For background, SpaceX will plans to launch its Dragon spacecraft into low-Earth orbit atop a Falcon 9 rocket, targeted for May 7. During the mission, Dragon’s sensors and flight systems will undergo a series of tests to determine if the vehicle is ready dock with the space station. If NASA decides it is prepared, the vehicle will attach to the station and astronauts will open Dragon’s hatch and unload the cargo on board.
This represents the first attempt by a commercial company to send a spacecraft to the International Space Station, something previously performed only governments. But, this historic launch will not only be "one giant step" for private development in space, but a chance for Florida to capitalize on a new industry and attract jobs.
"We have been solely, and only, a launch site,"said Lynda Weatherman, the president and CEO of the Economic Development Commission of Florida's Space Coast. "We want to bring more research and development here and more assembly work."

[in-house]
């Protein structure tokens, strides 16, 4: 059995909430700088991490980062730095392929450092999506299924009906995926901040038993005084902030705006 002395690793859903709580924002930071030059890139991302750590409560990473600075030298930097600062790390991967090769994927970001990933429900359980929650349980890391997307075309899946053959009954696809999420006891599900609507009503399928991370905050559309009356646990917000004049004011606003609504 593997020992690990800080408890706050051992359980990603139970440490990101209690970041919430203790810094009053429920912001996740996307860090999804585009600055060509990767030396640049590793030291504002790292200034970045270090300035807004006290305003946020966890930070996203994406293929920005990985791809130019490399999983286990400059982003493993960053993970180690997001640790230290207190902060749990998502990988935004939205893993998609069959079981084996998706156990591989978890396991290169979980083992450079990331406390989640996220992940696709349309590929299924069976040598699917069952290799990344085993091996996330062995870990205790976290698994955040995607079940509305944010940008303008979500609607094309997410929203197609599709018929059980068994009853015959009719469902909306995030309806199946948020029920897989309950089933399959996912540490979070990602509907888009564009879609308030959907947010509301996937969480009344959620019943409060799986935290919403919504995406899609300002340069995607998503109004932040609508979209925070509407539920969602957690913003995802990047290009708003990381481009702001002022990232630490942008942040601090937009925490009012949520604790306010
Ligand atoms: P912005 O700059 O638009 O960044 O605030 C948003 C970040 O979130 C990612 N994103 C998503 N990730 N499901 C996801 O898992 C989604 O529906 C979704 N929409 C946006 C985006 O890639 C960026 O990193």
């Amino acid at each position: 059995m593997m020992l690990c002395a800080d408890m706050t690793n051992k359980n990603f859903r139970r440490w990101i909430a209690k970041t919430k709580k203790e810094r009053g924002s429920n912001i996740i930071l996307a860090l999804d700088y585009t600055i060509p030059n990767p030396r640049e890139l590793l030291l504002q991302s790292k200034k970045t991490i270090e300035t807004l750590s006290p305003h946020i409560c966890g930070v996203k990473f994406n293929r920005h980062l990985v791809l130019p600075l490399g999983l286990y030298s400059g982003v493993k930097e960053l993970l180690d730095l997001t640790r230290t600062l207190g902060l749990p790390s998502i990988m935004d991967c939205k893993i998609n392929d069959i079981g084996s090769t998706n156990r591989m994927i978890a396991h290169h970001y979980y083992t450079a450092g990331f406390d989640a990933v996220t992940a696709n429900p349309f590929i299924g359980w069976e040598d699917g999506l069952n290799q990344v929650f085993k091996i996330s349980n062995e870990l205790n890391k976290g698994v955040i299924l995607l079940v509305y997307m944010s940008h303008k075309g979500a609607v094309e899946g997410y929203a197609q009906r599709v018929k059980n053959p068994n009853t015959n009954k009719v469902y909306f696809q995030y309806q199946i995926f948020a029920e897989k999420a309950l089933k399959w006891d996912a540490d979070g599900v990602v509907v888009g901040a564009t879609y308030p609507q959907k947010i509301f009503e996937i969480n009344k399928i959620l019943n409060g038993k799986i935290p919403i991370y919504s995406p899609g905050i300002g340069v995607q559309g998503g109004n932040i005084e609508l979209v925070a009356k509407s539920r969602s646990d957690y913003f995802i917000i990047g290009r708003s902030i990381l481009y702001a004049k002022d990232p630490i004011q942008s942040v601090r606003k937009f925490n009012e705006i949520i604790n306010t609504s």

As the private sector expands into space industries, Florida can use its launch site to attract companies to the state.
This is great development for Florida, since it lost somewhere between 7,000 and 9,000 jobs due to the cancellation of the NASA space shuttle program. As SpaceX, and other companies like it, grow to replace and eventually surpass their government predecessors, they will have the potential to create many new jobs for Florida.